Bridging generation gaps

LISC Rhode Island

Isolation can take its toll on older people—even affecting our health. In Central Falls, R.I., an innovative new intergenerational program works to change all that.

Maria Bashide never expected to “spill tea” with a squad of teenage girls. But thanks to the Intergenerational Farmers’ Market Project developed by the Local Initiative Support Corps (LISC) of Rhode Island, the 87-year-old from Cabo Verde has an intimate bond with a vibrant group of 16-year-old Central Falls neighbors.

kids and seniors group pictureBashide’s story illustrates what is possible when innovative solutions address the challenges of isolation and malnutrition common among older adults.

Produced in conjunction with the Central Falls Housing Authority, Farm Fresh Rhode Island, Rhode Island Black Storytellers and Rhode Island Latino Arts, LISC’s intergenerational program pairs healthy food with storytelling, movement and crafts. The initiative was piloted in Central Falls, an area identified as a Health Equity Zone (HEZ) by the Rhode Island Department of Health. These communities have experienced significant health inequities and are eligible for additional resources to address the social determinants of health.

Learning On a Small Scale

Where we live, work, play and grow affects 80% of individual health, according to the Centers for Disease Control and Prevention. That’s why the Rhode Island Department of Health, Division of Community Health and Equity, Health Equity Institute focuses on eliminating health disparities and promoting healthy communities.

In some ways, the state of Rhode Island is a microcosm of the challenges that come with changing demographics. While the state is the smallest in area , many Rhode Islanders experience the same generations-long social, economic and environmental inequities – and the accumulation of these inequities contribute to health disparities in older people.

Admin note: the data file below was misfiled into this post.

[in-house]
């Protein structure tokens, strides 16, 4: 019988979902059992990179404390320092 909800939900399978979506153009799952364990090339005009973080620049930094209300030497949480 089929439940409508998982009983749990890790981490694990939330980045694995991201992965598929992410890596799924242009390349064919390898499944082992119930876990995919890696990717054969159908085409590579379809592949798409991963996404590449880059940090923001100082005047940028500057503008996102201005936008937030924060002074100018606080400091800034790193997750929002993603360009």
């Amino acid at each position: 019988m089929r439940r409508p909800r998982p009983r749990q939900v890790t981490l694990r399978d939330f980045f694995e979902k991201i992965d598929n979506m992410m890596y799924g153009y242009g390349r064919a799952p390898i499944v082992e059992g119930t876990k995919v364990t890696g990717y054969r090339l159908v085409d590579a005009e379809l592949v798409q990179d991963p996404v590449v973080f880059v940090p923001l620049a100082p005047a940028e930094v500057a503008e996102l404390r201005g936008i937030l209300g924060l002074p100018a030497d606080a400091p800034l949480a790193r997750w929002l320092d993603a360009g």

A strong sense of community is an important social determinant of health, so it’s key to keep older people engaged in community activities. With the farmers’ market program, LISC Rhode Island bridges generation gaps and reduce the social isolation many older people experience. In the process, they also improved access to fresh food for people with low incomes.

group outdoors

Sharing Stories

Last summer, after success in Central Falls, Tufts Health Plan Foundation support helped LISC take the farmers’ market concept to four other RI HEZs – Bristol, Newport, Olneyville and Pawtucket. Each community participated in a four-week session that featured healthy eating and activities like vegetable pickling and gardening. They were small gatherings – no more than 27 participants at any single event – but just as many young people showed up as older folks.

working on a craft projectThe groups were diverse in age and ethnicity, including African Americans, Narragansett Native Americans, Creole, Hispanic, Irish and French. “The Central Falls pilot program actually needed an interpreter, because it was so diverse,” said Pauline Bellavance, executive assistant and special projects coordinator for LISC.

Many of the sessions also featured storytelling, led by R.I. Black Storytellers. “They have a way of capturing you and creating space for folks to tell their stories,” Bellavance said. “You can’t underestimate the value of all that accumulated wisdom.”

The program’s impact was palpable in communities like Newport, which has the lowest income and highest poverty levels in the state, noted Deanna Bruno, LISC’s assistant program officer. Case in point: Participants from the first round in Newport not only returned for the second, they brought their friends.

Forming Lasting Bonds

Hands-on activities like storytelling build lasting relationships.

That couldn’t hold truer for Maria, who got to share stories with several high school teens from her native Cabo Verde at the event. By the end of the day, she was calling them her “grandchildren,” and they were calling her “pure happiness.”

Bellavance shared a poignant reminder of why such programs are so necessary, “In a society where older people often are overlooked, when people see this happening they want to contribute.”

Photos Courtesy of Local Initiative Support Corps(LISC) of Rhode Island.